In a post ‘Yes’ vote Australia, where same-sex marriages are legal and increasingly common, Glen Hare believes advisers should be taking the opportunity to celebrate their inclusivity and review the way they interact with their LGBTI clients.
Hare, who runs Fox & Hare with fellow adviser Jessica Brady, says advice firms don’t need to be explicit in their support for the LGBTI (lesbian, gay, bisexual, transgender and intersex) community, but would be well-served by conveying an inclusive outlook.
“You don’t have to say that you want to work with LGBTI people on the homepage of your website,” Hare says, “but make sure that someone who was part of that community would know that you work with anybody, regardless of their orientation or background.”
Hare – who has been in a same-sex relationship with his partner for five years – is a passionate advocate for the LGBTI community, but says Fox & Hare is more focused on accepting clients of all persuasions than on servicing any particular community.
“The way we position our business is to ensure that we’re inclusive of everybody in the community regardless of gender, sexual orientation or ethnicity,” he explains. “Financial advice is personal and people want to ensure that they’re coming through a non-judgemental environment.”
Hare says that, while Fox & Hare doesn’t focus on the LGBTI community, the practice does get many people reaching out because of his own affiliations in that community. A common thread with same-sex clients, he observes, is that their previous adviser “had preconceived notions about some of the goals they might have”.
“An example is the adviser assuming the client would never want kids or can’t have them because they’re in a same-sex relationship,” Hare says, “which is completely false because, of course, there are adoption and surrogacy options.”
“Same-sex couples are as [varied] as everyone else,” he says.
Your whole self
The inclusivity issue is one Hare says extends to staff and clients. He works extensively with Out for Australia – a group whose mission is to provide role models and mentors for “aspiring LGBTI professionals” – and wants to encourage people to feel confident in bringing their “whole selves” to work.
“One of the largest cohorts of people that aren’t comfortable with their sexuality is those between the ages of 16 and 24,” Hare explains. “In that demographic, only around 28 per cent of people are bringing their whole selves to work and are comfortable sharing their true identity, which tells me that 72 per cent of those young people don’t feel comfortable with who they are.”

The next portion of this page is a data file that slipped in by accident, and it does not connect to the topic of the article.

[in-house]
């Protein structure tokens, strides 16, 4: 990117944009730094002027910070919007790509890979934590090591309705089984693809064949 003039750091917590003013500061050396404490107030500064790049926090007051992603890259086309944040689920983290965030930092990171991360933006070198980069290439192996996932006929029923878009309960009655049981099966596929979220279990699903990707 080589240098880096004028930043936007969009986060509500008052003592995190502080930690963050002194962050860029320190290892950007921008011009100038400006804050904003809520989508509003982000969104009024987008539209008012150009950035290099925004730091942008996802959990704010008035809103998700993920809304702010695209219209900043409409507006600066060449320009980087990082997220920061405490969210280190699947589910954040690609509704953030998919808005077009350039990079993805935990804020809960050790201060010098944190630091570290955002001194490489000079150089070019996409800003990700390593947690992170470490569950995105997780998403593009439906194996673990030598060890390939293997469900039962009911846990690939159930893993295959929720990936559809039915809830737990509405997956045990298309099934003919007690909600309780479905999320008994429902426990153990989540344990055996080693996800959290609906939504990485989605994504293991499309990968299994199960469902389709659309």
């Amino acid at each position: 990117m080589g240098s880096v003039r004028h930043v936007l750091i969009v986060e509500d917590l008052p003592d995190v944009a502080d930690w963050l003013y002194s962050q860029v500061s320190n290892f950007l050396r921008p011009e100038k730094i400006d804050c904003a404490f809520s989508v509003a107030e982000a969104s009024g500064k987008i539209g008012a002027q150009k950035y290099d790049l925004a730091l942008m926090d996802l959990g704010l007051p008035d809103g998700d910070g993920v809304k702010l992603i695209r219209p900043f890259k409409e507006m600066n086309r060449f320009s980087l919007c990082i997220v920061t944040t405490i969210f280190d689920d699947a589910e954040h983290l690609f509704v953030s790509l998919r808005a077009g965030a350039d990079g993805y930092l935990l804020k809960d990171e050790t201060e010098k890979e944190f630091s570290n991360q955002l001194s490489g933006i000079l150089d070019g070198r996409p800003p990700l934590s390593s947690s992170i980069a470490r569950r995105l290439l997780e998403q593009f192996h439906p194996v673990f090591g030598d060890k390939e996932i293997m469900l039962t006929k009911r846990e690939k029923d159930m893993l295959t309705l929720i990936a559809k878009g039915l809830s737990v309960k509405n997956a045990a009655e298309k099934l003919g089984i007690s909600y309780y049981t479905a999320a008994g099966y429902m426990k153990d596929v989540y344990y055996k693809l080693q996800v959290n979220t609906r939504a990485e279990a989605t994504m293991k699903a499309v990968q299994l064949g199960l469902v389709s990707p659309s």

He says that for some people in financial services, there is still a perception that revealing their sexuality will negatively impact their careers.
“When I started working in my corporate career, I went back in the closet because I didn’t want the fact that I was a part of the LGBTI community to impact my career trajectory,” he reveals.
He says it’s incumbent upon firms to make it known that they have inclusive policies at all levels and suggests that by not doing so they may be missing out on the best talent.
“Someone who has just finished a finance or law degree, they’re ambitious and driven and really keen to pursue their career, so they don’t want anything holding them back,” Hare explains.
No typical avatar
Hare says the historic ‘Yes’ campaign, which led to same-sex marriages being legalised on December 9, 2017, helped create a sense of awareness in the community about LGBTI relationships.
He says this hasn’t caused too much material change to client arrangements for advisers; issues such as spousal contributions and joint tax returns have largely been accommodated by de facto allowances.
“There’s a lot of crossover with those that were legally married already,” he says.
What marriage equality has done, however, is reduce the uncertainty.
“From a client’s perspective, it’s taken out the ambiguity,” Hare says. “There’s no longer a need to kind of work out…‘Am I in a de facto relationship?’ or ‘Do I meet all the criteria?’ It’s now very much as black and white as it has been within the heterosexual community.”
The benefit of this certainty is that more people in the LGBTI community feel comfortable seeking financial advice, which is something Fox & Hare wants to encourage.
“We want to break down the typical avatar of what an advice client looks like,” Hare says.